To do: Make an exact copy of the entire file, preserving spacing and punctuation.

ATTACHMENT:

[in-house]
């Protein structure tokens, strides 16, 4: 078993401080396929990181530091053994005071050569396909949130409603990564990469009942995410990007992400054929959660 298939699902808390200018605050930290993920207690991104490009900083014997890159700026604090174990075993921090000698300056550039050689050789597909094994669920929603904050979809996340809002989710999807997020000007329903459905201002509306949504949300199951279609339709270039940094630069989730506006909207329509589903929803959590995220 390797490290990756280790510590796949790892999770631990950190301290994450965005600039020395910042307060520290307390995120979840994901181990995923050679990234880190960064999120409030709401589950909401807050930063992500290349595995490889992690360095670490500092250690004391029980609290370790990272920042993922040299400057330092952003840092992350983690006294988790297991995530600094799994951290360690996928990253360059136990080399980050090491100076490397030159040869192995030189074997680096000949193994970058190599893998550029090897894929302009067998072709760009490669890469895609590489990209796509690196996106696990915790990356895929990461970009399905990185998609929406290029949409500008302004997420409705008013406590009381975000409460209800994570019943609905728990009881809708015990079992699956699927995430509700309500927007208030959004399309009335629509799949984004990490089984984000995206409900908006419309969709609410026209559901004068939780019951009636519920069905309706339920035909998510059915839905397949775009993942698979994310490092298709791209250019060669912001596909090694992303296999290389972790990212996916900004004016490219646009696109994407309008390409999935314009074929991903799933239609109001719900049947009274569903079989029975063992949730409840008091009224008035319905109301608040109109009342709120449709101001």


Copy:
[in-house]
């Protein structure tokens, strides 16, 4: 078993401080396929990181530091053994005071050569396909949130409603990564990469009942995410990007992400054929959660 298939699902808390200018605050930290993920207690991104490009900083014997890159700026604090174990075993921090000698300056550039050689050789597909094994669920929603904050979809996340809002989710999807997020000007329903459905201002509306949504949300199951279609339709270039940094630069989730506006909207329509589903929803959590995220 390797490290990756280790510590796949790892999770631990950190301290994450965005600039020395910042307060520290307390995120979840994901181990995923050679990234880190960064999120409030709401589950909401807050930063992500290349595995490889992690360095670490500092250690004391029980609290370790990272920042993922040299400057330092952003840092992350983690006294988790297991995530600094799994951290360690996928990253360059136990080399980050090491100076490397030159040869192995030189074997680096000949193994970058190599893998550029090897894929302009067998072709760009490669890469895609590489990209796509690196996106696990915790990356895929990461970009399905990185998609929406290029949409500008302004997420409705008013406590009381975000409460209800994570019943609905728990009881809708015990079992699956699927995430509700309500927007208030959004399309009335629509799949984004990490089984984000995206409900908006419309969709609410026209559901004068939780019951009636519920069905309706339920035909998510059915839905397949775009993942698979994310490092298709791209250019060669912001596909090694992303296999290389972790990212996916900004004016490219646009696109994407309008390409999935314009074929991903799933239609109001719900049947009274569903079989029975063992949730409840008091009224008035319905109301608040109109009342709120449709101001």